Both of these sectors require people to work in close proximity to each other. Government has issues broad guidelines to reduce the risks for workers from Coronavirus.
Manufacturing and processing businesses
Manufacturing plays an important role in the economy. It can continue if done in accordance with the social distancing guidelines wherever possible.
Where it is not possible to follow the social distancing guidelines in full in relation to a particular activity, you should consider whether that activity needs to continue for the business to continue to operate, and, if so, take all the mitigating actions possible to reduce the risk of transmission between staff.
If you decide the work should continue, staff should work side by side or facing away from each other rather than face-to-face if possible.
You should increase the frequency of cleaning procedures, pausing production in the day if necessary for cleaning staff to wipe down workstations with disinfectant.
You should assign staff to the same shift teams to limit social interaction.
You should not allow staff to congregate in break times; you should consider arrangements such as staggered break times so that staff can continue to practice social distancing when taking breaks.
You should communicate to all staff that they should wash their hands with soap and water for 20 seconds or more at the beginning and end of every break, when they arrive at work and before they leave. To help with this, you should consider adding additional pop-up handwashing stations or facilities, providing soap, water and/or hand sanitiser.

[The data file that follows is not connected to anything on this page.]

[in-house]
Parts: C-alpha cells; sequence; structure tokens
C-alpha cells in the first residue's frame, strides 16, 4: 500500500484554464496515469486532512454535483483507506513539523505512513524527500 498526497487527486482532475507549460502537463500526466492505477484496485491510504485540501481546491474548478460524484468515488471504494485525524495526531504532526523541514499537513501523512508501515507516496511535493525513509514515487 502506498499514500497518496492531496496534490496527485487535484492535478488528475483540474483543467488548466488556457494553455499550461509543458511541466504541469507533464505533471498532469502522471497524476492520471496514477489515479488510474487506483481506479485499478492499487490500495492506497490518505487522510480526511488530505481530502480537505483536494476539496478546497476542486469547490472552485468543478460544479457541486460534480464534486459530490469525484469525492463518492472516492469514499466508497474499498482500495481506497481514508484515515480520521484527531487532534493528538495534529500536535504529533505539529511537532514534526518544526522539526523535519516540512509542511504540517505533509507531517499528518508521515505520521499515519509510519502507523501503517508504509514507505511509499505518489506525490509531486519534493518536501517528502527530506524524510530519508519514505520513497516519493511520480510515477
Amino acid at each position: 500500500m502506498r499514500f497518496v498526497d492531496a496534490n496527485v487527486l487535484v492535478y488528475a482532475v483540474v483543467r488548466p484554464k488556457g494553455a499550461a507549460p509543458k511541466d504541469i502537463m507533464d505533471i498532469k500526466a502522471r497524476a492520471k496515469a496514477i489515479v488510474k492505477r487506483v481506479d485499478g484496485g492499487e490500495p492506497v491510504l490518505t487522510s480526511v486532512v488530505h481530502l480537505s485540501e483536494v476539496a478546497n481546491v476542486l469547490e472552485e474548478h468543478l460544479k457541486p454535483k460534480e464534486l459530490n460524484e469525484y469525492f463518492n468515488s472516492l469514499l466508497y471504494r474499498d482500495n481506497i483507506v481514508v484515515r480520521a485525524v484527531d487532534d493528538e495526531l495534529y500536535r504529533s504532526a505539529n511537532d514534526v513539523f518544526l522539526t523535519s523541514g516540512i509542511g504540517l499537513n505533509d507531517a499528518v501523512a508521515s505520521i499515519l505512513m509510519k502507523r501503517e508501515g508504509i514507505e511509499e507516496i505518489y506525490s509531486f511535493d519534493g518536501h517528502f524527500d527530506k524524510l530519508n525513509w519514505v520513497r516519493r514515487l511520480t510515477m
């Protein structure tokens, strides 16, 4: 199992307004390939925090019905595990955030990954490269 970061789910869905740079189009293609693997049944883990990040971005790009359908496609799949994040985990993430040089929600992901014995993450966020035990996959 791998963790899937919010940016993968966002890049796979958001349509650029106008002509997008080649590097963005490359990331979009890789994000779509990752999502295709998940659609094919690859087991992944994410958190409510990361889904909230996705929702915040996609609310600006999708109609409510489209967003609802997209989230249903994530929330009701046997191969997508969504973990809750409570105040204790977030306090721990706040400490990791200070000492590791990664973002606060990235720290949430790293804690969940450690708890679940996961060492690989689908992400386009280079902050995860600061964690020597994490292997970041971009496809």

When entering and leaving, you should ensure your workforce stays 2 metres apart as much as possible. To protect your staff, you should remind colleagues daily to only come into work if they are well and no one in their household is self-isolating.
You run a retail outlet which, in line with the government advice on retail, remains open.
To protect staff and customers, you should manage entry into the store, only allowing a limited number of people into your store at any given time.
You should put up signage to ask customers with symptoms not to enter the store, and to remind both staff and customers to always keep 2 metres from other people, wherever possible.
You should regularly encourage staff to wash their hands with soap and water as often as possible and for 20 seconds every time.
If feasible, you should also put up plexiglass barriers at all points of regular interaction to further reduce the risk of infection for all parties involved, cleaning the barriers regularly. You should still advise staff to keep 2 metres apart as much as possible.
To protect your staff, you should remind colleagues daily to only come into work if they are well and no one in their household is self-isolating.
- Customers miss out on telecoms savings - December 8, 2022
- Green opportunities boosted by Government investment - December 6, 2022
- Tax Diary December 2022/January 2023 - December 2, 2022
- National Living Wage changes from 1 April 2023 - December 2, 2022
- Uprating benefits and cost of living payments - December 2, 2022
- Capital Gains planning - December 2, 2022
- Fiscal drag - December 2, 2022
- HMRC app is a gift for Christmas workers and employers - December 1, 2022